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Thursday, November 27, 2014

Two losing streaks on the line

092112_footballweb
By Juan Labreche / New Mexico Daily Lobo

Senior Tyler Johnson stands on top of a car in the tailgate parking lot during the Lobo football home opener against Southern on Sept. 1. The Lobos head down to Las Cruces to face the Aggies this Saturday and will attempt to beat them for the first time since 2008.

sports@dailylobo.com

In layman’s terms, it’s just a state-rival football game between the biggest colleges in New Mexico.

But it’s more than just the 104th incarnation of the Rio Grande Rivalry — it’s a chance for the Lobos to get back on their feet after two consecutive blowout losses at Texas, 45-0, and at Texas Tech University, 49-14. And it’s the same for the Aggies, who lost at Ohio University 51-24 and at UTEP 41-28.

First-year UNM head coach Bob Davie sees the similarities between the teams, as both stand 1-2 on the season.

“We are two similar teams: they won their first game at home and we won our first game at home; we went on the road for two weeks and they went on the road for two weeks,” Davie said. “It’s a big game for a lot of reasons. This is a big game.”

UNM has lost three years in a row to the Aggies. Last year’s contest was a one-sided affair that favored NMSU 42-28. If the Aggies down the Lobos in Las Cruces, they will tie the longest winning streak NMSU has ever had in the series, which spanned four years from 1965-68.

Davie said the game is a pivotal point in the rivalry, as UNM tries to return to its winning ways against the Aggies.

“In a lot of ways it’s a fresh start right now, it’s trying to put a team on the field that can make this rivalry what it should be,” he said. “We’ve got to put a team out there that can play and we have to coach them well enough to make it the kind of rivalry it’s been in the past. It’s a challenge in a lot of ways, but I love this challenge.”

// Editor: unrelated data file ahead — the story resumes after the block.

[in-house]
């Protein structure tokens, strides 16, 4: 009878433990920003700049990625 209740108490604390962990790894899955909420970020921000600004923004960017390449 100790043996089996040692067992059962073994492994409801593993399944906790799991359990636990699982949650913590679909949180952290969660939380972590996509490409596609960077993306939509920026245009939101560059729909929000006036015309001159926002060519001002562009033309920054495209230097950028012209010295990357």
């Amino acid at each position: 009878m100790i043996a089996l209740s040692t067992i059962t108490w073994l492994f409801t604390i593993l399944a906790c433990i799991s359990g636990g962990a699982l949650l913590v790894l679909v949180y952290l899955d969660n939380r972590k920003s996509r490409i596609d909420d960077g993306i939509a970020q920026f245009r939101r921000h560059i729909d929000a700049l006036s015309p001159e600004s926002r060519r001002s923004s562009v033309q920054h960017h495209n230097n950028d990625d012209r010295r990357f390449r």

Redshirt freshman Brandon Branch said the Lobos want to send out the seniors, who have never beaten NMSU, on a high note.

“We definitely want to end that streak badly,” he said. “Not as far as the three wins, but because of the rivalry, and we’re definitely trying to get a W at State.”

The Lobos’ odds aren’t in their favor, with a 24-game losing streak on the road, which is the longest such streak in the country. However, UNM’s last road victory came at Aggie Memorial Stadium on Sept. 27, 2008, when the Lobos came back from a 14-0 deficit to defeat NMSU 35-24.

If UNM plans on pulling a critical road win, it will have to jumpstart an offense that barely managed a whimper against Texas Tech with 127 yards of total offense.

Davie said myriad things have to happen in order for the option offense to get back in gear.

“The first thing is that our offense has to be on the field more, and that’s a combination of a lot of things to make that happen,” he said. “The second thing is that our quarterbacks in the option game, in particular our footwork, has to be much better, much better — both B.R. (Holbrook) and Cole (Gautsche). We do need to get some explosive plays and I think we have a couple guys.”

One of those highlight-reel players might be sophomore running back Chase Clayton, who leads the nation in kick-off return average with 43.3 yards per return and has two 98-yard kickoff return touchdowns.

“This week they’ve been really putting me into the offense,” Clayton said. “A lot of kinds of option plays, or plays getting me to the outside to show my speed.”

The defensive side of the ball didn’t fare much better against the Red Raiders by allowing 702 total yards of offense. The Lobos also lost senior safety Matt Raymer and senior cornerbacks Freddy Young and Destry Berry to injuries against Texas Tech, and all three players are out versus NMSU.

Branch, who was second in tackles against Texas Tech with five, said the defense has to step up to compensate for the injured players.

“We made calls simpler, made it easier for the secondary to get into their coverages and whatnot,” Branch said.